The increased credit means developers can expand outreach and education efforts, increase hiring, and leverage other Biden administration actions—including changes to federal energy assistance known as LIHEAP—to drive down energy costs for underserved communities, including those in subsidized housing.

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Source: Bloomberg Law

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California’s new program will go beyond conventional community-solar design by stipulating requirements to serve equity and just-transition goals

California leads the nation in rooftop solar installations by a long shot. But it has never managed to craft a viable community solar market for people who can’t put panels on their own roofs. That’s been a glaring oversight in a state where median home prices in major cities have soared above $1 million, pushing home ownership out of reach for millions of residents.

But a late-summer legislative breakthrough could unleash community solar statewide in the next couple of years. AB 2316 passed the legislature by a broad majority last week with widespread support from interest groups — not just solar developers, but also environmental justice organizations, consumer advocates, the homebuilding industry and utility workers. By learning from successes and shortcomings in other states’ community solar programs, California designed its version to benefit customers, developers, workers and the overall power system at the same time.

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Source: Canary Media

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The California State Legislature passed AB 2316 to create community renewable energy programs for Californians with low income.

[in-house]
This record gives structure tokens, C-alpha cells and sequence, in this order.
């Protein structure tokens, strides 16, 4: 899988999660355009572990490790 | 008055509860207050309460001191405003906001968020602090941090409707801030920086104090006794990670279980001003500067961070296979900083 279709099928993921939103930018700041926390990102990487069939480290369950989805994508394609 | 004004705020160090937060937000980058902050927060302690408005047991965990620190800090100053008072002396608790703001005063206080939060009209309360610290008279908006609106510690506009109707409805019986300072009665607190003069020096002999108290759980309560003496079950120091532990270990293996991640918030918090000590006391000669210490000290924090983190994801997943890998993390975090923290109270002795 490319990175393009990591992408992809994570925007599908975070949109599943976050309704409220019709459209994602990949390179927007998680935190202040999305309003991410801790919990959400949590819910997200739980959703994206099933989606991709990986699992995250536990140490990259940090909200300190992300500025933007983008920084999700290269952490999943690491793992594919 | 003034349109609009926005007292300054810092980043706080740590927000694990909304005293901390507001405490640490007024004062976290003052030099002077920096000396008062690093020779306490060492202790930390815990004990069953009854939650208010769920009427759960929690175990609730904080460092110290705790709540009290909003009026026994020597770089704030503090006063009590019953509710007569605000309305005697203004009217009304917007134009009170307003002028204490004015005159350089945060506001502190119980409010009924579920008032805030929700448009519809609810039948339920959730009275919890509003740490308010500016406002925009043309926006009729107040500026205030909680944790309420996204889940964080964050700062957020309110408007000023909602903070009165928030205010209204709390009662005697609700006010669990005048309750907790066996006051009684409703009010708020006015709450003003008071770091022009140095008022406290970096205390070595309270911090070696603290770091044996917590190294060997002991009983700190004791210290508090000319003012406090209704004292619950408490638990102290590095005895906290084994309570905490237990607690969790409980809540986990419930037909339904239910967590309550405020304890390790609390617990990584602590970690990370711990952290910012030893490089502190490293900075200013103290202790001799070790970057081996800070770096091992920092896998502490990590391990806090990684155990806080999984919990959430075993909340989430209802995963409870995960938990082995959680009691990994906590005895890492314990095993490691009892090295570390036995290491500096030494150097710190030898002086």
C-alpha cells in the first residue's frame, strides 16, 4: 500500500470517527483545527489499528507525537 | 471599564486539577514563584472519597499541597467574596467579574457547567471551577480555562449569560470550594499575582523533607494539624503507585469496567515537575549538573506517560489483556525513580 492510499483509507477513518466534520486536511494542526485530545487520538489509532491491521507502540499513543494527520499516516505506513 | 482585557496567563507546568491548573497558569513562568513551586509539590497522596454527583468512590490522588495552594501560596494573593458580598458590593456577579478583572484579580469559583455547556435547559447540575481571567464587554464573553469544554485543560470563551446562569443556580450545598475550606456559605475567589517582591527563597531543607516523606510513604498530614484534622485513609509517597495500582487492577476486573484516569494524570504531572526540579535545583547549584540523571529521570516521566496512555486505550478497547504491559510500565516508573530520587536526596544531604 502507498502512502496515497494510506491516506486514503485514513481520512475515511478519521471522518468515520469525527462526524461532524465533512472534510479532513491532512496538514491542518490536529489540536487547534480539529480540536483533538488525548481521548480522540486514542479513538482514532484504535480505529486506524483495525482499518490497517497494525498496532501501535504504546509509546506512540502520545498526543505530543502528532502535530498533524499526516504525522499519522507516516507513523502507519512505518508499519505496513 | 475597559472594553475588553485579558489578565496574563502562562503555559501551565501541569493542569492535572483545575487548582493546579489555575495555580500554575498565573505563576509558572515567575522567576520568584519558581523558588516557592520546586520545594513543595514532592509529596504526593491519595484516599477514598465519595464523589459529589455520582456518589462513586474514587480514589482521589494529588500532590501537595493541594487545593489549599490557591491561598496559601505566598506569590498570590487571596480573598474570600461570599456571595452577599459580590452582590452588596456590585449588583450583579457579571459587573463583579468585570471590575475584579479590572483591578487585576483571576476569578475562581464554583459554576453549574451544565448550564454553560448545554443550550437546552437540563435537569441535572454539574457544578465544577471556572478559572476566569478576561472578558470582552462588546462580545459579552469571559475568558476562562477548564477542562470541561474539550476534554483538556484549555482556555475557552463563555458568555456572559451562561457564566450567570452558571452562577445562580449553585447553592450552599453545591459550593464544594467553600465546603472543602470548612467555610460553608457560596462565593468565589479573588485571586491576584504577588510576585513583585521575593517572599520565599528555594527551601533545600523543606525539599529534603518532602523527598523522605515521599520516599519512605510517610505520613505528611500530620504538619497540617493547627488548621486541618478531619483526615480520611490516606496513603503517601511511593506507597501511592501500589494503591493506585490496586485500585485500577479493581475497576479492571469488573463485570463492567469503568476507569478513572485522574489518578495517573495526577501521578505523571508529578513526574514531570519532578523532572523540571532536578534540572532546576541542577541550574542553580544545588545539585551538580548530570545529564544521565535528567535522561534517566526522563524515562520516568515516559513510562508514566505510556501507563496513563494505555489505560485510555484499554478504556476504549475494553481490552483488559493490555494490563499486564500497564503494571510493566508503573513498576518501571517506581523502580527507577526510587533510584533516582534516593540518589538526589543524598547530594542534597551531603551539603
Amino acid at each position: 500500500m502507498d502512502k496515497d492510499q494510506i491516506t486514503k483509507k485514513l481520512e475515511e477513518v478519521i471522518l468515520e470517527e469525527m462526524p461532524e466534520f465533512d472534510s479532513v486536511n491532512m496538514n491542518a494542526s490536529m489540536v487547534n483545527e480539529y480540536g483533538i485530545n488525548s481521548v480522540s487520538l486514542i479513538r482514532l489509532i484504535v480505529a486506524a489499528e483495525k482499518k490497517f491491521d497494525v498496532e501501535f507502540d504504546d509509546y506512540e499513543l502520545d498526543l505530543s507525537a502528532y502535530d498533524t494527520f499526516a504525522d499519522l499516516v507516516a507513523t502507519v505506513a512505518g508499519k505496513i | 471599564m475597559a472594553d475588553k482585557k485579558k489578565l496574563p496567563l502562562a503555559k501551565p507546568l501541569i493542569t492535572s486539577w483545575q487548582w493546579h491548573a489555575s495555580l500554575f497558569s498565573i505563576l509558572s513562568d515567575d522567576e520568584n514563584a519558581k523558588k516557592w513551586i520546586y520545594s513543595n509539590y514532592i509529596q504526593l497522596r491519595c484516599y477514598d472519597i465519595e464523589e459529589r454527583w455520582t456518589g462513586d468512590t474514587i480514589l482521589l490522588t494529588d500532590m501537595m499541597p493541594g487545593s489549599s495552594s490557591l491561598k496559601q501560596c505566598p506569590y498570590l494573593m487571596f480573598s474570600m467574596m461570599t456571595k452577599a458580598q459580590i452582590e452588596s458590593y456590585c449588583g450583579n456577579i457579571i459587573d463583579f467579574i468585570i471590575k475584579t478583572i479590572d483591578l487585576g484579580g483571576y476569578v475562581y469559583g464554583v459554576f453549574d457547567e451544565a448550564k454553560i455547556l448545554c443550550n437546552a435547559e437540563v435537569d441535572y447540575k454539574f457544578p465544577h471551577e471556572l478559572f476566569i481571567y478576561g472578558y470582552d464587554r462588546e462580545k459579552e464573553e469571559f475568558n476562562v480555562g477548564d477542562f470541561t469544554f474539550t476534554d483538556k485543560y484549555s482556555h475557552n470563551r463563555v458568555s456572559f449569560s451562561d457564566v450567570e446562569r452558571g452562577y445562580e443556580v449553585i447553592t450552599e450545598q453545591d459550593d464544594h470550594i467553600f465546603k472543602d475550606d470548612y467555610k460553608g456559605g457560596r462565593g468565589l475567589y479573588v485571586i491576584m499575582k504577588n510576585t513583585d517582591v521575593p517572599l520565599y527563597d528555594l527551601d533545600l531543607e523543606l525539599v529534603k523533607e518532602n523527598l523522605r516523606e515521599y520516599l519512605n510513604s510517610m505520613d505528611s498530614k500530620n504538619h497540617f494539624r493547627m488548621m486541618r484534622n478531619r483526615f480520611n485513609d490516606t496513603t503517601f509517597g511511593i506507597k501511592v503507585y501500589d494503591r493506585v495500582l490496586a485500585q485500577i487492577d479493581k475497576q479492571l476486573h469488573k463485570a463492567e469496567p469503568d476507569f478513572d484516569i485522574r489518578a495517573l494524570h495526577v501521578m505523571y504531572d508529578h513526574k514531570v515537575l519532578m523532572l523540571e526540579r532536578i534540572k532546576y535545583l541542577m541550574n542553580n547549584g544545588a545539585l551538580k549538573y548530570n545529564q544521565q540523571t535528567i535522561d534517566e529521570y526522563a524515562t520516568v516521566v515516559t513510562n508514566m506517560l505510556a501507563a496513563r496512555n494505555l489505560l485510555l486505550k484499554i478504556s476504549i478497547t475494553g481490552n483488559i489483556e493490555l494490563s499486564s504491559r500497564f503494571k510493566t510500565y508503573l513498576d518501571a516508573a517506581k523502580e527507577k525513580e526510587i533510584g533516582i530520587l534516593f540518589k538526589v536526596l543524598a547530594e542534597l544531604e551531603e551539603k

The California State Legislature passed AB 2316 authored by Assemblymember Chris Ward (D-San Diego) to create community renewable energy programs, such as community solar + storage, to overcome clean energy access barriers impacting nearly half of Californians who rent or have low incomes while strengthening the state’s power grid.

This priority bill for a diverse coalition of supporters — including advocates for environmental justice, clean energy, ratepayers, home builders and commercial property — now heads to Governor Gavin Newsom who will have until September 30 to act on the measure.

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Source: Solar Power World

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The bill, AB 2316, establishes a state community renewable energy program making clean energy more accessible.

The California State Assembly passed a bill that will significantly expand community renewable energy in the state as well as increase grid reliability.

The bill, AB 2316, establishes a state community renewable energy program making clean energy more accessible, including to businesses regardless of whether they rent or own property. The law also includes energy storage requirements on community solar projects designed to increase grid reliability, which can help the state during power crunches as the result of high demand or natural events.

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Source: Environmental Leader